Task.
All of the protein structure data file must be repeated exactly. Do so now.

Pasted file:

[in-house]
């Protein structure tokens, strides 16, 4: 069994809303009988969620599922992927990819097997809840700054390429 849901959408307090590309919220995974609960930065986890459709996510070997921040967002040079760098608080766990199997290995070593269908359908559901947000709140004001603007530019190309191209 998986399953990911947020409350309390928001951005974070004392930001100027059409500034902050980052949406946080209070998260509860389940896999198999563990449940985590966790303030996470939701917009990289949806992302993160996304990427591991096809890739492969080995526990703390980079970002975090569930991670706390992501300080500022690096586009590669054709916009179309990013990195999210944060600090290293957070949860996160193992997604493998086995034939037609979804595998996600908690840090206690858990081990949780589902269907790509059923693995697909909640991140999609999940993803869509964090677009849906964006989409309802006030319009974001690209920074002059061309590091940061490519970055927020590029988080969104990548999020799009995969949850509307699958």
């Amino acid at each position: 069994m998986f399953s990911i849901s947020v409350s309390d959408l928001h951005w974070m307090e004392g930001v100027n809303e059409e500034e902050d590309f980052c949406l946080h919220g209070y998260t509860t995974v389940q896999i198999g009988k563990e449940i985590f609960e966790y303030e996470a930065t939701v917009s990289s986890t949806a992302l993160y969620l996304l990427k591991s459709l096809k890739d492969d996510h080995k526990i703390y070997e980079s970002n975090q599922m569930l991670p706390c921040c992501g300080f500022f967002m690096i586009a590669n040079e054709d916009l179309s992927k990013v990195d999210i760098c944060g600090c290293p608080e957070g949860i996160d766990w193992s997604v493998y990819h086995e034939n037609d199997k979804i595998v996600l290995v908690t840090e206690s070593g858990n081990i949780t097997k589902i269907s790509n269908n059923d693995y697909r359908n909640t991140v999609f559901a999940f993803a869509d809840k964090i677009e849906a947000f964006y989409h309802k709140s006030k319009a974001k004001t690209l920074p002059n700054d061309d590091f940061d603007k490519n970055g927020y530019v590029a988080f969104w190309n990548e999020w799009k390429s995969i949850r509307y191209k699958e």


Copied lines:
[in-house]
């Protein structure tokens, strides 16, 4: 069994809303009988969620599922992927990819097997809840700054390429 849901959408307090590309919220995974609960930065986890459709996510070997921040967002040079760098608080766990199997290995070593269908359908559901947000709140004001603007530019190309191209 998986399953990911947020409350309390928001951005974070004392930001100027059409500034902050980052949406946080209070998260509860389940896999198999563990449940985590966790303030996470939701917009990289949806992302993160996304990427591991096809890739492969080995526990703390980079970002975090569930991670706390992501300080500022690096586009590669054709916009179309990013990195999210944060600090290293957070949860996160193992997604493998086995034939037609979804595998996600908690840090206690858990081990949780589902269907790509059923693995697909909640991140999609999940993803869509964090677009849906964006989409309802006030319009974001690209920074002059061309590091940061490519970055927020590029988080969104990548999020799009995969949850509307699958």
């Amino acid at each position: 069994m998986f399953s990911i849901s947020v409350s309390d959408l928001h951005w974070m307090e004392g930001v100027n809303e059409e500034e902050d590309f980052c949406l946080h919220g209070y998260t509860t995974v389940q896999i198999g009988k563990e449940i985590f609960e966790y303030e996470a930065t939701v917009s990289s986890t949806a992302l993160y969620l996304l990427k591991s459709l096809k890739d492969d996510h080995k526990i703390y070997e980079s970002n975090q599922m569930l991670p706390c921040c992501g300080f500022f967002m690096i586009a590669n040079e054709d916009l179309s992927k990013v990195d999210i760098c944060g600090c290293p608080e957070g949860i996160d766990w193992s997604v493998y990819h086995e034939n037609d199997k979804i595998v996600l290995v908690t840090e206690s070593g858990n081990i949780t097997k589902i269907s790509n269908n059923d693995y697909r359908n909640t991140v999609f559901a999940f993803a869509d809840k964090i677009e849906a947000f964006y989409h309802k709140s006030k319009a974001k004001t690209l920074p002059n700054d061309d590091f940061d603007k490519n970055g927020y530019v590029a988080f969104w190309n990548e999020w799009k390429s995969i949850r509307y191209k699958e």